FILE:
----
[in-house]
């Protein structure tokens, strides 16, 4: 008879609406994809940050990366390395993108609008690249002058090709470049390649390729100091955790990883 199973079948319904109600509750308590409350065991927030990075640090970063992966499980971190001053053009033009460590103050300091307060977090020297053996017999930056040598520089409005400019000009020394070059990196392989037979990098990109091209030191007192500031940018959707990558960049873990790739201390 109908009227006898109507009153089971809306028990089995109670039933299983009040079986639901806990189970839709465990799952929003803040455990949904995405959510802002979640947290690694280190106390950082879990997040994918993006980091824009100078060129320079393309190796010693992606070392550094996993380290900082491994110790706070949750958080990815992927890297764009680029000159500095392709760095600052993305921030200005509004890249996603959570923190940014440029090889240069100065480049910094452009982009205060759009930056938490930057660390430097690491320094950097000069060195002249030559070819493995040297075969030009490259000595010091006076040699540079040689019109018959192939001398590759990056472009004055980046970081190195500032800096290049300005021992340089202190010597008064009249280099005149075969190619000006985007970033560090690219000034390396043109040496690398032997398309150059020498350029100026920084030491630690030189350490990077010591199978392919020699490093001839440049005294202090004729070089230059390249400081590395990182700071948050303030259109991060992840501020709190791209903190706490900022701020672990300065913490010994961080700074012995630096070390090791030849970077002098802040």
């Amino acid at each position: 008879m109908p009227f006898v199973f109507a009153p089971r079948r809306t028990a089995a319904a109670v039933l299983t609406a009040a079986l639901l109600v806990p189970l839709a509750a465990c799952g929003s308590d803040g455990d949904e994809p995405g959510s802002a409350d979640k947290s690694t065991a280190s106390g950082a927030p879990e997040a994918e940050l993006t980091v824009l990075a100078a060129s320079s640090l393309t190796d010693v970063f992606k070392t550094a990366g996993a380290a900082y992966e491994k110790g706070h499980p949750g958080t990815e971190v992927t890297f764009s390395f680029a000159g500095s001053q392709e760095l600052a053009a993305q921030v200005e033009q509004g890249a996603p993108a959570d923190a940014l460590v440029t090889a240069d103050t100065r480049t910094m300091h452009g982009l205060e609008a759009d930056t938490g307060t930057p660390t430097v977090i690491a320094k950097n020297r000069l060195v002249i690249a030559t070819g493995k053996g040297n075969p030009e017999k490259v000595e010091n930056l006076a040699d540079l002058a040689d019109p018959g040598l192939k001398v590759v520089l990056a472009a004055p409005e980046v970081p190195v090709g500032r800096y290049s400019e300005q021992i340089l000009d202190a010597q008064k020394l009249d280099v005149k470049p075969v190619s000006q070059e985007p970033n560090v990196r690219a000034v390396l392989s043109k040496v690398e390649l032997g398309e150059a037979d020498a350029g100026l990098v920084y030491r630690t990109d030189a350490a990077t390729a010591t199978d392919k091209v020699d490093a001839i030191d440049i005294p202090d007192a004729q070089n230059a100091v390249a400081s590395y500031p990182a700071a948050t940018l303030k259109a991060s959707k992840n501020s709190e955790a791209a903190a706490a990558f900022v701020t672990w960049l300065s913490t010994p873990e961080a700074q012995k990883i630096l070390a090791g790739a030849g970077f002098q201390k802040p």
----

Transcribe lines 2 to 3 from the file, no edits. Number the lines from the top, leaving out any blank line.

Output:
């Protein structure tokens, strides 16, 4: 008879609406994809940050990366390395993108609008690249002058090709470049390649390729100091955790990883 199973079948319904109600509750308590409350065991927030990075640090970063992966499980971190001053053009033009460590103050300091307060977090020297053996017999930056040598520089409005400019000009020394070059990196392989037979990098990109091209030191007192500031940018959707990558960049873990790739201390 109908009227006898109507009153089971809306028990089995109670039933299983009040079986639901806990189970839709465990799952929003803040455990949904995405959510802002979640947290690694280190106390950082879990997040994918993006980091824009100078060129320079393309190796010693992606070392550094996993380290900082491994110790706070949750958080990815992927890297764009680029000159500095392709760095600052993305921030200005509004890249996603959570923190940014440029090889240069100065480049910094452009982009205060759009930056938490930057660390430097690491320094950097000069060195002249030559070819493995040297075969030009490259000595010091006076040699540079040689019109018959192939001398590759990056472009004055980046970081190195500032800096290049300005021992340089202190010597008064009249280099005149075969190619000006985007970033560090690219000034390396043109040496690398032997398309150059020498350029100026920084030491630690030189350490990077010591199978392919020699490093001839440049005294202090004729070089230059390249400081590395990182700071948050303030259109991060992840501020709190791209903190706490900022701020672990300065913490010994961080700074012995630096070390090791030849970077002098802040």
């Amino acid at each position: 008879m109908p009227f006898v199973f109507a009153p089971r079948r809306t028990a089995a319904a109670v039933l299983t609406a009040a079986l639901l109600v806990p189970l839709a509750a465990c799952g929003s308590d803040g455990d949904e994809p995405g959510s802002a409350d979640k947290s690694t065991a280190s106390g950082a927030p879990e997040a994918e940050l993006t980091v824009l990075a100078a060129s320079s640090l393309t190796d010693v970063f992606k070392t550094a990366g996993a380290a900082y992966e491994k110790g706070h499980p949750g958080t990815e971190v992927t890297f764009s390395f680029a000159g500095s001053q392709e760095l600052a053009a993305q921030v200005e033009q509004g890249a996603p993108a959570d923190a940014l460590v440029t090889a240069d103050t100065r480049t910094m300091h452009g982009l205060e609008a759009d930056t938490g307060t930057p660390t430097v977090i690491a320094k950097n020297r000069l060195v002249i690249a030559t070819g493995k053996g040297n075969p030009e017999k490259v000595e010091n930056l006076a040699d540079l002058a040689d019109p018959g040598l192939k001398v590759v520089l990056a472009a004055p409005e980046v970081p190195v090709g500032r800096y290049s400019e300005q021992i340089l000009d202190a010597q008064k020394l009249d280099v005149k470049p075969v190619s000006q070059e985007p970033n560090v990196r690219a000034v390396l392989s043109k040496v690398e390649l032997g398309e150059a037979d020498a350029g100026l990098v920084y030491r630690t990109d030189a350490a990077t390729a010591t199978d392919k091209v020699d490093a001839i030191d440049i005294p202090d007192a004729q070089n230059a100091v390249a400081s590395y500031p990182a700071a948050t940018l303030k259109a991060s959707k992840n501020s709190e955790a791209a903190a706490a990558f900022v701020t672990w960049l300065s913490t010994p873990e961080a700074q012995k990883i630096l070390a090791g790739a030849g970077f002098q201390k802040p």